The demonstrations sweeping across Lebanon went into their third day on Saturday, Oct. 18, powered by such slogans as “Revolution!” and “The people want to bring down the regime.” Are the people willing to go all the way this time, as some Arab masses did in the spring of 2011? Will their anger over the unwillingness of their country’s ruling elite to forego a scrap of their wealth and power amid a crumbling economy prevail?
Previous street protests in Lebanon petered out without denting the power structure, like the “Cedar Revolution” of 2005 and the Garbage Revolution of 2018 (when the breakdown of government services left mountains of garbage on the streets up to the present day). The current demonstrations, which have shut down central Beirut, schools, shops, the international airport and the country’s highways, were sparked by new taxes, including a government levy on WhatsApp messages on cell phone that was later scrapped
Prime Minister Saad Hariri said in a speech to the nation on Friday night that his economic reform program must be approved and put into effect within 72 hours. He did not say what would happen if it was not. This sign of weakness further stoked popular anger.
There is not much Hariri can do in a regime whose top posts are divided on religious-ethnic-tribal lines among his own Sunni Muslim grouping, President Michel Aoun’s Christians and Hassan Nasrallah’s Muslim Shiite Hizballah. Lebanon has gone broke since the Gulf governments suspended trading with Beirut’s banks in a move against Iran’s powerful Lebanese proxy, Hizballah. As a result, half of Lebanese’s population of 6 million is disconnected from the electricity grid and unemployment has topped 30 percent among young people.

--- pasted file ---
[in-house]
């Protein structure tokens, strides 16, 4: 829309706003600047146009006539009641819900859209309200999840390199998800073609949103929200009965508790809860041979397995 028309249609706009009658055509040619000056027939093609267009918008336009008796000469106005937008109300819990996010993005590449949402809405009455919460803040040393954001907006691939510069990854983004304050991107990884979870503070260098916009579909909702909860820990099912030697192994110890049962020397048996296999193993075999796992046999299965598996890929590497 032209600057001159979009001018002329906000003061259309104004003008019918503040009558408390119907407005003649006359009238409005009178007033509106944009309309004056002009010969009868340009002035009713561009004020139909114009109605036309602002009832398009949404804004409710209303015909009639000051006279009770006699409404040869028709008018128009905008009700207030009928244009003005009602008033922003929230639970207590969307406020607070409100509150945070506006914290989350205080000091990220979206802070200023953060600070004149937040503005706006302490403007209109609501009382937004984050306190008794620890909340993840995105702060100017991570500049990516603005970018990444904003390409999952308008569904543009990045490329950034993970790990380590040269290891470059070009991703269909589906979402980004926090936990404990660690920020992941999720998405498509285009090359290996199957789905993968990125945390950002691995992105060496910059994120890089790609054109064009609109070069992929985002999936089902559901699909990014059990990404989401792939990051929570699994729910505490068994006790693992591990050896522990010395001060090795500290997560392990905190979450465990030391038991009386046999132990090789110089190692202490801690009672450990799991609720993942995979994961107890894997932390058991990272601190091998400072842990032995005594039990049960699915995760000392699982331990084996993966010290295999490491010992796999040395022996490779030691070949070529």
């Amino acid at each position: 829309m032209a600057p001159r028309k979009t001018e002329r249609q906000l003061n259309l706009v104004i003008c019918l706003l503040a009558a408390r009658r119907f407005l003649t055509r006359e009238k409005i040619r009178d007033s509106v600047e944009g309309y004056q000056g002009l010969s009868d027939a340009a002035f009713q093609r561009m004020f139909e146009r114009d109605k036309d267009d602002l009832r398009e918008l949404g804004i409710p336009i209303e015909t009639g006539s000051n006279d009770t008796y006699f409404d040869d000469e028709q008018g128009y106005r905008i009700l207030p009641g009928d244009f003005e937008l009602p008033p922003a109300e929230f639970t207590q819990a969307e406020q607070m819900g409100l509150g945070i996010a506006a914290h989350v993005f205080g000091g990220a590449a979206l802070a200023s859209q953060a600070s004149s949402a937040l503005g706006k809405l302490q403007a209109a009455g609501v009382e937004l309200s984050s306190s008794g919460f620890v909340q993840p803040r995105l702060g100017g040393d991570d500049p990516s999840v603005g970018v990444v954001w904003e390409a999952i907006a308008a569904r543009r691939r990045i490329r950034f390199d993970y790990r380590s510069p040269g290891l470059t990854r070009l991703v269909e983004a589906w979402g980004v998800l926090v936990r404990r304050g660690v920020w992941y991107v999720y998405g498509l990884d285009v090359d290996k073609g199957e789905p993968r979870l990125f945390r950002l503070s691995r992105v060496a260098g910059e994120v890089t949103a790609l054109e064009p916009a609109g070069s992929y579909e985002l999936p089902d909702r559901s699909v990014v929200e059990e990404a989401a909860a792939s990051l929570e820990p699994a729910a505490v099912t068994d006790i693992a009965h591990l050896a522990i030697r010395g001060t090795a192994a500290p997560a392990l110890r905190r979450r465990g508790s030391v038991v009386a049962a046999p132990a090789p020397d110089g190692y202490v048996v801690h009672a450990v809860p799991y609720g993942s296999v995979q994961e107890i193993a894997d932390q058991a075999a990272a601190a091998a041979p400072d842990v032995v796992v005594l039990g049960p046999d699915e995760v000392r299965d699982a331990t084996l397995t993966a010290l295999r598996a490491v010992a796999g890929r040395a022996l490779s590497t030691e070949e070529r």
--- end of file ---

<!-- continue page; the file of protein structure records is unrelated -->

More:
This time, popular resentment is not pouring out against a single leader or grouping. but for the first in modern Lebanese history against the entire system, whereby three rival leaders rule the country in a consensus first devised for ending the country’s endemic civil wars. However, neither Aoun, Hariri or Nasrallah are showing any signs of giving up an inch of their power or disbanding their private militias for the sake of creating a new political order in Lebanon.
And so the protesters’ ire, which has turned to violence and vandalism, is being vented against the entire ruling system in Beirut, in an outburst that may be the prologue for a new civil war. So far, the riots and clashes with security forces have not thrown up a leader capable of leading a popular revolution to topple the elites in power. The ruling triumvirate may therefore be counting on the protesters giving up at length and resigning themselves to continuing to dwell amid the piles of garbage – or not.